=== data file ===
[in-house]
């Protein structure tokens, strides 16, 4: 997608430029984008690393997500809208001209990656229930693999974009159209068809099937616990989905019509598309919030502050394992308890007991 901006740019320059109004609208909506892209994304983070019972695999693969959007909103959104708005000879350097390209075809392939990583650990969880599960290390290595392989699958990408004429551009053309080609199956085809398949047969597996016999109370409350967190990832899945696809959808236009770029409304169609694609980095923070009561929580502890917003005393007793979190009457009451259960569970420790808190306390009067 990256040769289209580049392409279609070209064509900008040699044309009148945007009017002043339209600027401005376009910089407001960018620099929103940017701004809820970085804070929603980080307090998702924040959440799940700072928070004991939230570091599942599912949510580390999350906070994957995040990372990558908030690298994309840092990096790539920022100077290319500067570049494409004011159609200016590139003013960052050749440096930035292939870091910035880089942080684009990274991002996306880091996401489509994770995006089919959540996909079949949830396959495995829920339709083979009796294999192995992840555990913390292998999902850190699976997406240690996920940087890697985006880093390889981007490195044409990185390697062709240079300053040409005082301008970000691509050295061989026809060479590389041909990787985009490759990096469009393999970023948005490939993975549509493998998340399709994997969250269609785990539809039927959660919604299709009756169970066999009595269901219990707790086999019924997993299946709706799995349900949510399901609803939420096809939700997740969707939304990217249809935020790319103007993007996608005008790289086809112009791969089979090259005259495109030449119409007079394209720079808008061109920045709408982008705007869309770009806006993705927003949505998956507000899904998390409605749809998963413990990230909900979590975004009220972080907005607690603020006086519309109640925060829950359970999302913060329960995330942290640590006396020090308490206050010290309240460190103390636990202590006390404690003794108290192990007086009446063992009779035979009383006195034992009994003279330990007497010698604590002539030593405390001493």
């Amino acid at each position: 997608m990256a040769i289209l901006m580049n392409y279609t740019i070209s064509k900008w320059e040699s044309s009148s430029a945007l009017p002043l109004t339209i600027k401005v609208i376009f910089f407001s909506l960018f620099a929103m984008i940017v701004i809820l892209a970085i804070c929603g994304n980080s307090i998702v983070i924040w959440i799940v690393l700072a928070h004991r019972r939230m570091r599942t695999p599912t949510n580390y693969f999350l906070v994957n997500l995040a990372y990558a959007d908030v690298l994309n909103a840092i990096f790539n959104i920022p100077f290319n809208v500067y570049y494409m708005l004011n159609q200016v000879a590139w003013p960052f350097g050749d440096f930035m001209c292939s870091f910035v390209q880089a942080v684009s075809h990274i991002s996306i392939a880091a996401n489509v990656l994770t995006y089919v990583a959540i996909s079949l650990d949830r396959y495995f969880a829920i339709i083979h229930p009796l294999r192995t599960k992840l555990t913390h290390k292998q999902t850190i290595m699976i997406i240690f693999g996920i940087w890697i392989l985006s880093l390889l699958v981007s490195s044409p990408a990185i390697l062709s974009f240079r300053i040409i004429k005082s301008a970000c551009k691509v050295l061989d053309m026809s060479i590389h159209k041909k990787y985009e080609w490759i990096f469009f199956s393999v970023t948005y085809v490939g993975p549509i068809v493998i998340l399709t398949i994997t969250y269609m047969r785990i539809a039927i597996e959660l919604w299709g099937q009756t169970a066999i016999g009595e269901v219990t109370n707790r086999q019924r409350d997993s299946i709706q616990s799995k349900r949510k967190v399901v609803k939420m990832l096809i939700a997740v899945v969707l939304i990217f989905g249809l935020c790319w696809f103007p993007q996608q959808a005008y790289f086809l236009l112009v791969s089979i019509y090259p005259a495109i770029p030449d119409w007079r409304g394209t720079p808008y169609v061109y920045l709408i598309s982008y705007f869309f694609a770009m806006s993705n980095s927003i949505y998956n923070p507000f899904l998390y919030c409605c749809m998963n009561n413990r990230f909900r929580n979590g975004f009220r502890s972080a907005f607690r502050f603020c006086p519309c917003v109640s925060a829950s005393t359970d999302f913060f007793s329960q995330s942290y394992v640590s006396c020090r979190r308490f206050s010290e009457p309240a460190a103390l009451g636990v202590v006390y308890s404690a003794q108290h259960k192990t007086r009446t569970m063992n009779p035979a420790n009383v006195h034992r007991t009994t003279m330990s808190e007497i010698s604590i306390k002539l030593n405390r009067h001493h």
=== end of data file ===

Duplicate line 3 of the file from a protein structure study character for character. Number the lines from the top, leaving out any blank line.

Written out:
């Amino acid at each position: 997608m990256a040769i289209l901006m580049n392409y279609t740019i070209s064509k900008w320059e040699s044309s009148s430029a945007l009017p002043l109004t339209i600027k401005v609208i376009f910089f407001s909506l960018f620099a929103m984008i940017v701004i809820l892209a970085i804070c929603g994304n980080s307090i998702v983070i924040w959440i799940v690393l700072a928070h004991r019972r939230m570091r599942t695999p599912t949510n580390y693969f999350l906070v994957n997500l995040a990372y990558a959007d908030v690298l994309n909103a840092i990096f790539n959104i920022p100077f290319n809208v500067y570049y494409m708005l004011n159609q200016v000879a590139w003013p960052f350097g050749d440096f930035m001209c292939s870091f910035v390209q880089a942080v684009s075809h990274i991002s996306i392939a880091a996401n489509v990656l994770t995006y089919v990583a959540i996909s079949l650990d949830r396959y495995f969880a829920i339709i083979h229930p009796l294999r192995t599960k992840l555990t913390h290390k292998q999902t850190i290595m699976i997406i240690f693999g996920i940087w890697i392989l985006s880093l390889l699958v981007s490195s044409p990408a990185i390697l062709s974009f240079r300053i040409i004429k005082s301008a970000c551009k691509v050295l061989d053309m026809s060479i590389h159209k041909k990787y985009e080609w490759i990096f469009f199956s393999v970023t948005y085809v490939g993975p549509i068809v493998i998340l399709t398949i994997t969250y269609m047969r785990i539809a039927i597996e959660l919604w299709g099937q009756t169970a066999i016999g009595e269901v219990t109370n707790r086999q019924r409350d997993s299946i709706q616990s799995k349900r949510k967190v399901v609803k939420m990832l096809i939700a997740v899945v969707l939304i990217f989905g249809l935020c790319w696809f103007p993007q996608q959808a005008y790289f086809l236009l112009v791969s089979i019509y090259p005259a495109i770029p030449d119409w007079r409304g394209t720079p808008y169609v061109y920045l709408i598309s982008y705007f869309f694609a770009m806006s993705n980095s927003i949505y998956n923070p507000f899904l998390y919030c409605c749809m998963n009561n413990r990230f909900r929580n979590g975004f009220r502890s972080a907005f607690r502050f603020c006086p519309c917003v109640s925060a829950s005393t359970d999302f913060f007793s329960q995330s942290y394992v640590s006396c020090r979190r308490f206050s010290e009457p309240a460190a103390l009451g636990v202590v006390y308890s404690a003794q108290h259960k192990t007086r009446t569970m063992n009779p035979a420790n009383v006195h034992r007991t009994t003279m330990s808190e007497i010698s604590i306390k002539l030593n405390r009067h001493h």